Words by Sean Moeller, Illustration by Johnnie Cluney, Sound engineering by Mike Gentry
Both times that Gringo Star has paid Rock Island, Ill., a visit the four members have been worse for wear. They have been beaten down by the hard road, worked over by indifference and forced to win people over the old-fashioned way, by making it hard for them to think otherwise. They are four slow-moving and hesitant toward chatty conversation, maybe because their stomachs are still jostled and unsure from the after hours drinking bingos and the extreme sleep deprivation or maybe it's just a Southern way, but then they plug themselves in and the strings get pulled taut and the bright lights and the reserves are thrown out of their pores and we're transported back into the late 1960s, where the devil was still believed to be making these songs and the young people were possessed by overt sexuality. They were getting affected by this thing called rock and roll, which was off the books. It was something that was to be watched closely and seldom should it have been trusted. It is almost as if Gringo Star - when seen in public, up on that unspectacular stage (a nightly thing), playing their souls out - should be literally showered with the same kind of exasperated stammering and fawning heaped onto the stars of the early days of rock and roll, as if these guys were new versions of the Jerry Lee Lewis, Little Richard, Buddy Holly, Beatles' and all of the American standards in doo wop and R&B that were raging through Detroit and Memphis and Harlem. There is a growing generation of bands doing this very same era of rock and roll justice. Bands like Dr. Dog and Blitzen Trapper amongst others, but there's nothing like hearing the simple melodies and the kinds of rootsy, down-home, almost Bible-thumping fever that come out in songs that are true to the very people putting them out into the world. By all means, we need more of these honest, working bands. Gringo Star is not a band being another band, but a band being the band it's always felt it had to be and there's a big difference there. It reminds me of what makes something authentic and what just makes something a replica, even if the nuances and fractions are few. It's summed up in a story that Wayne Newton recently told about his friend Frank Sinatra after an acquaintance gave him a copy of a new record and asked Old Blue Eyes to listen and tell him what he thought. Sinatra didn't even need to listen to it to be honest with the guy, telling him bluntly, "Some singers are connected between the heart and the throat. You're not connected to anything." It's a harsh sentiment - especially to be dealt eye-to-eye and mouth-to-mouth - but it's a line that applies to Gringo Star, four men who are connected from their hearts to their throats and in all of the right ways that allow the music to be churned and matured to a point where it gets released without pretense. It is assisted by a weariness and oftentimes hoarse recognition of the difficulties of love and the hoarse burden of needing to present these songs for others, no matter how tiring it is. It is work for the ragged and it usually gets better the tougher the times, making everyone feel like the only thing left to do is leave the seat and find someone to dance with even if that's something you never do. These days it would be good to just throw the dark clouds off, to shake them out of our hair and try to get down, to believe in the old times, to believe in the little things, to believe that Gringo Star has a potion and it might make you sweaty and hoarse yourself if you take enough of it.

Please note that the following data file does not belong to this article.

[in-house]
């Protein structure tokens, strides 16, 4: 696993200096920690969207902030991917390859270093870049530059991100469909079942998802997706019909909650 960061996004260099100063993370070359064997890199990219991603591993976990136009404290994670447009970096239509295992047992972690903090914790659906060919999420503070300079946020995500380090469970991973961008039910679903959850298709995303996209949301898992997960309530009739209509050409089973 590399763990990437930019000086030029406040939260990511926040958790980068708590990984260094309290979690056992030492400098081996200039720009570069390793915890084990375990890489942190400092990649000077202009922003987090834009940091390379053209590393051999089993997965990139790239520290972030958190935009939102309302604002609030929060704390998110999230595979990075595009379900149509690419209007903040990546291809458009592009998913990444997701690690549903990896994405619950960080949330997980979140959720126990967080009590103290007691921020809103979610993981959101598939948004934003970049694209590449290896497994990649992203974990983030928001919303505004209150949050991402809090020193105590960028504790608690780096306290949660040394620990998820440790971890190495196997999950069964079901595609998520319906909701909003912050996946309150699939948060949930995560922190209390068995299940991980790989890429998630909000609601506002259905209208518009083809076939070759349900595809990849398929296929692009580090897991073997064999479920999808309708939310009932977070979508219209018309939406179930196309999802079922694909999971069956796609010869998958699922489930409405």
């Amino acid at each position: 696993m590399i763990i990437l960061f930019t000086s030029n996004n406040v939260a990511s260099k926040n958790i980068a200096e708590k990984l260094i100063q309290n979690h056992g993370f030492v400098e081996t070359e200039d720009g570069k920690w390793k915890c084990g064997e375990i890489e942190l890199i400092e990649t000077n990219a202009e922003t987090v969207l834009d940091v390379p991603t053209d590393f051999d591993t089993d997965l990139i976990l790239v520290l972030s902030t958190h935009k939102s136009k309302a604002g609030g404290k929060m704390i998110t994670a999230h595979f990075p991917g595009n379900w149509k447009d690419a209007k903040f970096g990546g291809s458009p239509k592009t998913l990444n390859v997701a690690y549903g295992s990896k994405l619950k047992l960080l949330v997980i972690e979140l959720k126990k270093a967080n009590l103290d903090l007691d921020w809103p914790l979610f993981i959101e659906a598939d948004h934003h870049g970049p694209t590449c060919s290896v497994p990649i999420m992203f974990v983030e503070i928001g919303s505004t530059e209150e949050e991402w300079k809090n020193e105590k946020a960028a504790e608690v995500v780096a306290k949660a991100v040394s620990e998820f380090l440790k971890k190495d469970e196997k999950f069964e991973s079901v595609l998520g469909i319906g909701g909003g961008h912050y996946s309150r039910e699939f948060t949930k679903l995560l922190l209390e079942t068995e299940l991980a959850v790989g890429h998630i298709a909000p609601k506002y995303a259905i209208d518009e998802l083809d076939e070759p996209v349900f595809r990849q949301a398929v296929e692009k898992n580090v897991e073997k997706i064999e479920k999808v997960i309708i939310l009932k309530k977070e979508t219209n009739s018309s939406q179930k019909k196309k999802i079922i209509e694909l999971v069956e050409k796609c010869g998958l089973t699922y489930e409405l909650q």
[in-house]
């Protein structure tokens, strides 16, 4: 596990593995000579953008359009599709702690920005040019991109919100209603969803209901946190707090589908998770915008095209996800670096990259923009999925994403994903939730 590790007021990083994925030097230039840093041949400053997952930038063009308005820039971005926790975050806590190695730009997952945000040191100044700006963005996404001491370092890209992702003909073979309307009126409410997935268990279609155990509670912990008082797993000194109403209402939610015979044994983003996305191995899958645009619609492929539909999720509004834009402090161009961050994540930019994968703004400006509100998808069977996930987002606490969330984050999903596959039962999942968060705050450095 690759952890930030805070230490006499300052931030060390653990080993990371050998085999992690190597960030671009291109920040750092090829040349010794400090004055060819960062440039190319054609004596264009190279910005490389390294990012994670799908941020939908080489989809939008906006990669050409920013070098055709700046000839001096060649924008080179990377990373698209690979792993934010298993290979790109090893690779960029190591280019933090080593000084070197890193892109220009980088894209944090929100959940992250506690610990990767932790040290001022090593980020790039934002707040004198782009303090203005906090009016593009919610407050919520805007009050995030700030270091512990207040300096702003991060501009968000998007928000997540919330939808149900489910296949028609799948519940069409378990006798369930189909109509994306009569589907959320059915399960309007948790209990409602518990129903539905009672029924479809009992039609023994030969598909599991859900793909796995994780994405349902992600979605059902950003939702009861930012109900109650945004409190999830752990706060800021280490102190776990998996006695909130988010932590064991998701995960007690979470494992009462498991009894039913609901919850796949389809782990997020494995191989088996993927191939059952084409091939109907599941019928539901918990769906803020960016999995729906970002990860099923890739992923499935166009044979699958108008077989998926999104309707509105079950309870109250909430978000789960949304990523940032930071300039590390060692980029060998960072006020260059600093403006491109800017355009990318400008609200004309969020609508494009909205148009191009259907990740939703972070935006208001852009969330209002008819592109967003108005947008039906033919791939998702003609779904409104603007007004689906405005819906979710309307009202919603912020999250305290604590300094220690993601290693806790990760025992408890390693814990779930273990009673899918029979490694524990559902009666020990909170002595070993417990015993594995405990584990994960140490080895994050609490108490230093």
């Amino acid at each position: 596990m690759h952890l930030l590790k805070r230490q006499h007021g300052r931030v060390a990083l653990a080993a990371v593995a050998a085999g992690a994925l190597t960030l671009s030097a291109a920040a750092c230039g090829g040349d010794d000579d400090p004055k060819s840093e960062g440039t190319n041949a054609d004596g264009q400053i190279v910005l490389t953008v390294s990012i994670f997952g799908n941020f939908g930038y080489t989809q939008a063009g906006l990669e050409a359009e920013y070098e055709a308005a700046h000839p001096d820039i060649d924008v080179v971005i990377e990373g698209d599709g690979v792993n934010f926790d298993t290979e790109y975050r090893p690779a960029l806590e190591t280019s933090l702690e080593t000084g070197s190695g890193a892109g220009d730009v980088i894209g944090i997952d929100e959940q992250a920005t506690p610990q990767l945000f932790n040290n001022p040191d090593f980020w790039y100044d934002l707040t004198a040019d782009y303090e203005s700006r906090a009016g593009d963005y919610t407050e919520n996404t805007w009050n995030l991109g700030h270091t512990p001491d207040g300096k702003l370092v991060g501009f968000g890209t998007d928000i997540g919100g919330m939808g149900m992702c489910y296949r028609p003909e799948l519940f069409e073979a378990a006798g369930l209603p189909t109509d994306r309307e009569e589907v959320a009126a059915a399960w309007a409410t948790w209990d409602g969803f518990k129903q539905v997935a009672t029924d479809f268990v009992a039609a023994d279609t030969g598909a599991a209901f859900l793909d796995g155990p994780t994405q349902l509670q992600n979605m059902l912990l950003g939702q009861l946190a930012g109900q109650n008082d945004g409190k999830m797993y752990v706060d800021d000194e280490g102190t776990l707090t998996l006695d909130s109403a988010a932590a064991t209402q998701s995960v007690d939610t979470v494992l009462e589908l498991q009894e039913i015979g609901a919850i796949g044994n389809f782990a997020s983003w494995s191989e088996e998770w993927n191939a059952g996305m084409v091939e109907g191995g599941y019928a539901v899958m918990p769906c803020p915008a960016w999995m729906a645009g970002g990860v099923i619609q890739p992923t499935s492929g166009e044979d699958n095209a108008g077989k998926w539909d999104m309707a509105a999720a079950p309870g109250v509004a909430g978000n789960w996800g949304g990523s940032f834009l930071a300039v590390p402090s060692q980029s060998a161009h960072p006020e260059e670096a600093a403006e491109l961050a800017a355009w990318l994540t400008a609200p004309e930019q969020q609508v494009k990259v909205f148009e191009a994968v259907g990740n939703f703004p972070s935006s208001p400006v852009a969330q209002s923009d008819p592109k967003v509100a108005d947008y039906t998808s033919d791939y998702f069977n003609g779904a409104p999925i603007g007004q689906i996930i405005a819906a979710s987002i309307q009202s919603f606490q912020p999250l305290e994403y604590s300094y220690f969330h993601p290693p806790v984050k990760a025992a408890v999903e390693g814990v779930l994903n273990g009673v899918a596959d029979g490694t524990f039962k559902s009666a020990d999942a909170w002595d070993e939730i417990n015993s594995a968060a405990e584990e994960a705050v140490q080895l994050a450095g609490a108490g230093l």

Gringo Star Official Site